OpenEIT is an open source and safe way to experiment with biomedical imaging. It has reconstruction algorithms, a PCB and can re-create an image in real time. The technique is also ideally suited to machine learning applications where even more useful applications/diagnostics could be found.
An AC wave is sent through the medium to be interrogated, and the impedance magnitude and phase is measured at the other electrode. This process is repeated around every combination of an array of electrodes, which gives us the base data to perform a tomographic reconstruction. The board is a tiny 2" square, with bluetooth, 16 bit resolution and 160kSPS sample rate.
Below is a video of an image being reconstructed in real-time using only 8 electrodes. Notice the image moves as the shot glass rotates. Since then we've moved to a smaller PCB design with 32 electrodes!
The picture here shows the new 32 electrode device, with a cup being rotated around in the tank. You can see it's got far better resolution than the first 8 electrode device!
You can easily experiment with reconstruction algorithms or see if you can detect differences in materials such as fruit shown below. Each piece of fruit has it's own unique signature, based on the cell characteristics within it.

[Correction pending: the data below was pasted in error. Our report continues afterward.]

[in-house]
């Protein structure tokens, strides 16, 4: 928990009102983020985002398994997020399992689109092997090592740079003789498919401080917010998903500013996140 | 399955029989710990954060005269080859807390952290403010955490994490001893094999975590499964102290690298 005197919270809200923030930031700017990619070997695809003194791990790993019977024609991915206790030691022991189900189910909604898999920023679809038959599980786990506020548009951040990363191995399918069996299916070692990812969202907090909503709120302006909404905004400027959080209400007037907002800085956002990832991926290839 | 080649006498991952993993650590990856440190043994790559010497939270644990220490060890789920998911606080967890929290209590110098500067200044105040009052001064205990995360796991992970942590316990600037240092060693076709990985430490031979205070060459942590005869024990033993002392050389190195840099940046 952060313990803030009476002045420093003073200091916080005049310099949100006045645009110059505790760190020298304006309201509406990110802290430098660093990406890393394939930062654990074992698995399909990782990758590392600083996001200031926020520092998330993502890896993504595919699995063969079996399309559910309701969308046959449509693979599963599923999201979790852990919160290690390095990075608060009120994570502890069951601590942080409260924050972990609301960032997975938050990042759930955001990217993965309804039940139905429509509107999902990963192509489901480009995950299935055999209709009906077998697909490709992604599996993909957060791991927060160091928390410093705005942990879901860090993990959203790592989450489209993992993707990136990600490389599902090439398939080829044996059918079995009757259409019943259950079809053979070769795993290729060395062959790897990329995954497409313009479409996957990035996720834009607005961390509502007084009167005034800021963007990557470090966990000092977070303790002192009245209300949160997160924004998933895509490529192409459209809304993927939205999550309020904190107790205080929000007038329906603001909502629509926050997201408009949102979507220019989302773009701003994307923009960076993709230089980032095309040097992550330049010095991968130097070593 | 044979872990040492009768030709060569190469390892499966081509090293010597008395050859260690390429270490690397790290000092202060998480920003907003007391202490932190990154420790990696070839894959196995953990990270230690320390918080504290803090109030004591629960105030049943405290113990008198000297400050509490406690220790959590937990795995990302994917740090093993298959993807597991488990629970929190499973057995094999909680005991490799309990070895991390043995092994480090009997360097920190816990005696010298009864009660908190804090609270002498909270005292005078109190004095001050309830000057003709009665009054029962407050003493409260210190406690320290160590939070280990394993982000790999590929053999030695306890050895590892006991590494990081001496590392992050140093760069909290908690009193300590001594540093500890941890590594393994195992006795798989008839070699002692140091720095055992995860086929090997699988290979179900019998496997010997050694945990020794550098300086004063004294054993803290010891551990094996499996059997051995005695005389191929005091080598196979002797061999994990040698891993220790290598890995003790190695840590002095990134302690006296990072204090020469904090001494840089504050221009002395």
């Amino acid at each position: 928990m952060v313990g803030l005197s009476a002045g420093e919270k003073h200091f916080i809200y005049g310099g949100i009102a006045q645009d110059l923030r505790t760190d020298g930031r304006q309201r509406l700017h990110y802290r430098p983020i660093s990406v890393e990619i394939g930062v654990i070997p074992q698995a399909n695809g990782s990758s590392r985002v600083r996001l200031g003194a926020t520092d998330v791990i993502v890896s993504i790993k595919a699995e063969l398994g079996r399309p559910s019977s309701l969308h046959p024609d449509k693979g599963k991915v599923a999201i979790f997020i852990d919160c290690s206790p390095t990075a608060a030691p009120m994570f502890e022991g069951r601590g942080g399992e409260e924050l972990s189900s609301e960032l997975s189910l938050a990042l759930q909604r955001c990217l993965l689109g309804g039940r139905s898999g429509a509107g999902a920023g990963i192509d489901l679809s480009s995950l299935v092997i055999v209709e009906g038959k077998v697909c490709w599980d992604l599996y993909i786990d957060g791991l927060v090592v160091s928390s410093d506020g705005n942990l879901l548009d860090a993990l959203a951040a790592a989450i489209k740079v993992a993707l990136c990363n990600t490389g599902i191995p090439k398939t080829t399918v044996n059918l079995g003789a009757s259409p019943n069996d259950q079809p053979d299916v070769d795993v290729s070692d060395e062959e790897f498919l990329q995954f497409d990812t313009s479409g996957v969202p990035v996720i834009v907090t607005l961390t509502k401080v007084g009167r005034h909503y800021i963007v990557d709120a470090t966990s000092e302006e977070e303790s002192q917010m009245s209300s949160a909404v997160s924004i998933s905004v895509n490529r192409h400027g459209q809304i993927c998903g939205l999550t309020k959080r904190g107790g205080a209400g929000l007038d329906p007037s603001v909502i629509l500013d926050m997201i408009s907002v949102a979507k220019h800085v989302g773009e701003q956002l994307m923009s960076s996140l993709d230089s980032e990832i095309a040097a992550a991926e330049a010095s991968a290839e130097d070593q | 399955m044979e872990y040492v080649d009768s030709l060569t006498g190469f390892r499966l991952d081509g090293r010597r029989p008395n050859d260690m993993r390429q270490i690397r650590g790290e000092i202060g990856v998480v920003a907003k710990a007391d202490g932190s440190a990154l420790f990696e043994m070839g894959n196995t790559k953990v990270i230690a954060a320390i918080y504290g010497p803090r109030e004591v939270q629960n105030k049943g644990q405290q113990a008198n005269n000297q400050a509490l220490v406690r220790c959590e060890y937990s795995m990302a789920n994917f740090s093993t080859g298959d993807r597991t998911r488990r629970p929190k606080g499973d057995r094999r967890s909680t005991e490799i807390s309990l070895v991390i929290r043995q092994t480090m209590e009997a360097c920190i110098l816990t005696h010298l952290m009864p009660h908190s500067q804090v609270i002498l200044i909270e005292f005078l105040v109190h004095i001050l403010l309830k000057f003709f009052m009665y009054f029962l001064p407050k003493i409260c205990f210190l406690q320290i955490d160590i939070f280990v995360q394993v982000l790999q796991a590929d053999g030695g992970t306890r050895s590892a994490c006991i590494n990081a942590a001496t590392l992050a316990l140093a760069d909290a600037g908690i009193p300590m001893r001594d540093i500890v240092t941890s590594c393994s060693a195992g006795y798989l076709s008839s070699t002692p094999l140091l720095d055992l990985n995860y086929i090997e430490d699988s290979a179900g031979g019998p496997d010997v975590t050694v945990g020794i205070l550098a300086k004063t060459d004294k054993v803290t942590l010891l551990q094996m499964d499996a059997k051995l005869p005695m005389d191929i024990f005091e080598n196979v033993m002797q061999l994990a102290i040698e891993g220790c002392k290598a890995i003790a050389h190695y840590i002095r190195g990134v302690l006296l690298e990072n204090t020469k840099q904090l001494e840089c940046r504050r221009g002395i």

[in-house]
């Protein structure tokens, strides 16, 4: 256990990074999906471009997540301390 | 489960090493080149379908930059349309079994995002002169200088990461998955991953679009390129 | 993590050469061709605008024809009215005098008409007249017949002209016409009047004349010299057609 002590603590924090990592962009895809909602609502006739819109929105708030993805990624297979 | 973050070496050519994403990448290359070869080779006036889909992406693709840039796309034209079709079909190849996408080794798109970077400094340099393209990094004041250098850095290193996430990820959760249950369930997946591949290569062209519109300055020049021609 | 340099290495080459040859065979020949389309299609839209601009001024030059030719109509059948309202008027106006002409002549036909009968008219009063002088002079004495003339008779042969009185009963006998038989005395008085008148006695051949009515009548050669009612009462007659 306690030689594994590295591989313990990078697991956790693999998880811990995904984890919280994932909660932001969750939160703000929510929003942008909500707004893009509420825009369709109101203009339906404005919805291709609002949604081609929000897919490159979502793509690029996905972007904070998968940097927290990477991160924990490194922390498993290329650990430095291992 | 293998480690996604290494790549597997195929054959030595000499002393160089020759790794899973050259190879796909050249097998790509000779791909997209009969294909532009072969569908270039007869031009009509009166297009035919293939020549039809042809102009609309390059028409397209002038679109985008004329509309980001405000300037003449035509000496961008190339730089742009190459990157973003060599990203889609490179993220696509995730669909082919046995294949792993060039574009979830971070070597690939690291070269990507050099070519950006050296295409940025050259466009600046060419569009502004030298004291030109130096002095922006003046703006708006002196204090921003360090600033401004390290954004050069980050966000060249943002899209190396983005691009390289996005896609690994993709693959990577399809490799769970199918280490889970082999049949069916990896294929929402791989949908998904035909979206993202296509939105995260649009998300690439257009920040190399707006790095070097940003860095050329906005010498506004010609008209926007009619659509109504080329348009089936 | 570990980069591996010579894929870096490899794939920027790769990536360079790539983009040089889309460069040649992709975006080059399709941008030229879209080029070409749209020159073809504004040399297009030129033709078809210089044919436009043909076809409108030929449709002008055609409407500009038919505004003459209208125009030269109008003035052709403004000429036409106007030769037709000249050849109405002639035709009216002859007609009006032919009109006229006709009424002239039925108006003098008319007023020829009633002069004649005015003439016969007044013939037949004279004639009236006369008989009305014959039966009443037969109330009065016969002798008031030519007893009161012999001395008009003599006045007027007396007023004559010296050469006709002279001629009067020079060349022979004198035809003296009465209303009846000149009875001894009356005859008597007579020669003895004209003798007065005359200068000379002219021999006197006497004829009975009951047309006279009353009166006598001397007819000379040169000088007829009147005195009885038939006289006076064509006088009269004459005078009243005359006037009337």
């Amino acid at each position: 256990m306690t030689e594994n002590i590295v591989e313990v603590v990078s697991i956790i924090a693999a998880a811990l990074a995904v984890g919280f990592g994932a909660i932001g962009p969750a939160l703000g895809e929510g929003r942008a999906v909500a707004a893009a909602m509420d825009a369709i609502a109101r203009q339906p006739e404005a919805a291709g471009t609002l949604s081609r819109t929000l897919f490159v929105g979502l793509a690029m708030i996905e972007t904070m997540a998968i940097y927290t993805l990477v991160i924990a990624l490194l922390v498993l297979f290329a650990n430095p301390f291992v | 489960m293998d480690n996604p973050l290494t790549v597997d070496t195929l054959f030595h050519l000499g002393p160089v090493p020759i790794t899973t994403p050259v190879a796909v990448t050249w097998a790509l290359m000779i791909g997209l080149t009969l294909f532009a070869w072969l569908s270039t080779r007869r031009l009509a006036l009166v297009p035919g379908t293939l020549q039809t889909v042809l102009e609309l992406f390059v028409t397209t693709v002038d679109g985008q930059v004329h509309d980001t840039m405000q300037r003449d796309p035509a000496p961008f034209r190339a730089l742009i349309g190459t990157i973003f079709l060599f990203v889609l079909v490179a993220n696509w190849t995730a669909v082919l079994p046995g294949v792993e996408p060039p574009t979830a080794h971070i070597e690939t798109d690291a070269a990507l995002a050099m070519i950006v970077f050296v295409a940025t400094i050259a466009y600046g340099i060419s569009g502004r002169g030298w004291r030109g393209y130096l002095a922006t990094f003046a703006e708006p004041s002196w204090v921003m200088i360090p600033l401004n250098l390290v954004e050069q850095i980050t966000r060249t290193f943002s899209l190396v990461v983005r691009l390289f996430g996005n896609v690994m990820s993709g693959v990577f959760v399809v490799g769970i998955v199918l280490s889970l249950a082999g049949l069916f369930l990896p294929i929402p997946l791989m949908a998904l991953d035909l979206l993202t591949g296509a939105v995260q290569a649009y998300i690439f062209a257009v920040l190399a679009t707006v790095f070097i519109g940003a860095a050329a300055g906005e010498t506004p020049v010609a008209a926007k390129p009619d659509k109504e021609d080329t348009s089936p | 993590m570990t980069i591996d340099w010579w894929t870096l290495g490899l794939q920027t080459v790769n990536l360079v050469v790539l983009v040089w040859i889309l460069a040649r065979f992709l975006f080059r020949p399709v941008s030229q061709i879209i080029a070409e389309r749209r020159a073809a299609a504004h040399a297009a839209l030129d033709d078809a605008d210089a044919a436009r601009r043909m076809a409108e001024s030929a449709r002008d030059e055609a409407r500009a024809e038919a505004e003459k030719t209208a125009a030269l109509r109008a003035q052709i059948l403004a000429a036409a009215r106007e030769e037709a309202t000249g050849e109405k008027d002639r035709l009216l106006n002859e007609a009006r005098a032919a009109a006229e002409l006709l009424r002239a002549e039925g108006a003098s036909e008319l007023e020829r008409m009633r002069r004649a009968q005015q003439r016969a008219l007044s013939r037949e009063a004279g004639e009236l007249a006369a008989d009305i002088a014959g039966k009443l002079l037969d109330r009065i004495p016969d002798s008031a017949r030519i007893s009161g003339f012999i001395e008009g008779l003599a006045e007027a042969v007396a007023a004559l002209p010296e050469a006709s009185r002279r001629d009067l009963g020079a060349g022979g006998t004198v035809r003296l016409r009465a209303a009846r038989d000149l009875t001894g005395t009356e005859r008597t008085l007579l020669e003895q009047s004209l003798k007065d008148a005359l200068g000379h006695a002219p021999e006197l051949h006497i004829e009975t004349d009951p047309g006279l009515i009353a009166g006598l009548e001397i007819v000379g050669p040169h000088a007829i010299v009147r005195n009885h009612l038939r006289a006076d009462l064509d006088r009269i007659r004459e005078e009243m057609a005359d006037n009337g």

You could also apply this to meat, bones, blood clots or tumors just as easily.
Although this might not look like an MRI scan today, MRI started with some pretty rough images. MRI's are expensive and need a lot of personnel and equipment to keep running so a nice small portable imaging device seems generally advantageous. Below we see the first ever MRI scan of the human thorax, with a current 3 Tesla scan below it to show how far the technology has progressed. This technology is in its early stages, so it will be interesting to see where it ends up.
Here is a link to the project on github, that contains an easy to use dashboard with reconstruction algorithms that can be run in real-time or alternatively read in offline files. There are 3 different reconstruction algorithms currently available. The true strength of this technique I think is that you can get a dielectric spectrum at every pixel, meaning you can see differences in material properties really well.
The project from python tomographic reconstruction software to hardware and firmware are available under an Apache2.0 license on Github. Please refer to the readme to install it! Questions and collaborators welcome: